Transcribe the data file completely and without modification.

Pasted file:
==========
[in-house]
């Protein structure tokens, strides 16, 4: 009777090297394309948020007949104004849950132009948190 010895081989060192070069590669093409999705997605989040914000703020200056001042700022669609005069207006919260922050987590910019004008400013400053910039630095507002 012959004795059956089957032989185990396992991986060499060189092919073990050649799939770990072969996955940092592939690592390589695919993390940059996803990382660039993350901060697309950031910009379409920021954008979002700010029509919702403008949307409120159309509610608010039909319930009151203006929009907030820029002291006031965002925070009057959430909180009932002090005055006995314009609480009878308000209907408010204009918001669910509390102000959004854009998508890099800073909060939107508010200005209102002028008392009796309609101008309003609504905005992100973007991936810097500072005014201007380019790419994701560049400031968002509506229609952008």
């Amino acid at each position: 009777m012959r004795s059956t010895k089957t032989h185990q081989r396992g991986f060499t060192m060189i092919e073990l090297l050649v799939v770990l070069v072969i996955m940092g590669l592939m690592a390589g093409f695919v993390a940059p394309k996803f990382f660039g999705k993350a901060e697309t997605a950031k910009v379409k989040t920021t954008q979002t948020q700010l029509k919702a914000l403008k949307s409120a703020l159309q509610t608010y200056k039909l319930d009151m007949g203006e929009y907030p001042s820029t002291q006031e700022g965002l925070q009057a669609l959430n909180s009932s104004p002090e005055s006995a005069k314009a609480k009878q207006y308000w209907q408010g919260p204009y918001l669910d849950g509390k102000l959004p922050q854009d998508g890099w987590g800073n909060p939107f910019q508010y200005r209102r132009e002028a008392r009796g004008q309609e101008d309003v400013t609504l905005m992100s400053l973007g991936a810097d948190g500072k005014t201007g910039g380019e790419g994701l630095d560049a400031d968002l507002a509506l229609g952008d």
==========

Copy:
[in-house]
């Protein structure tokens, strides 16, 4: 009777090297394309948020007949104004849950132009948190 010895081989060192070069590669093409999705997605989040914000703020200056001042700022669609005069207006919260922050987590910019004008400013400053910039630095507002 012959004795059956089957032989185990396992991986060499060189092919073990050649799939770990072969996955940092592939690592390589695919993390940059996803990382660039993350901060697309950031910009379409920021954008979002700010029509919702403008949307409120159309509610608010039909319930009151203006929009907030820029002291006031965002925070009057959430909180009932002090005055006995314009609480009878308000209907408010204009918001669910509390102000959004854009998508890099800073909060939107508010200005209102002028008392009796309609101008309003609504905005992100973007991936810097500072005014201007380019790419994701560049400031968002509506229609952008």
């Amino acid at each position: 009777m012959r004795s059956t010895k089957t032989h185990q081989r396992g991986f060499t060192m060189i092919e073990l090297l050649v799939v770990l070069v072969i996955m940092g590669l592939m690592a390589g093409f695919v993390a940059p394309k996803f990382f660039g999705k993350a901060e697309t997605a950031k910009v379409k989040t920021t954008q979002t948020q700010l029509k919702a914000l403008k949307s409120a703020l159309q509610t608010y200056k039909l319930d009151m007949g203006e929009y907030p001042s820029t002291q006031e700022g965002l925070q009057a669609l959430n909180s009932s104004p002090e005055s006995a005069k314009a609480k009878q207006y308000w209907q408010g919260p204009y918001l669910d849950g509390k102000l959004p922050q854009d998508g890099w987590g800073n909060p939107f910019q508010y200005r209102r132009e002028a008392r009796g004008q309609e101008d309003v400013t609504l905005m992100s400053l973007g991936a810097d948190g500072k005014t201007g910039g380019e790419g994701l630095d560049a400031d968002l507002a509506l229609g952008d």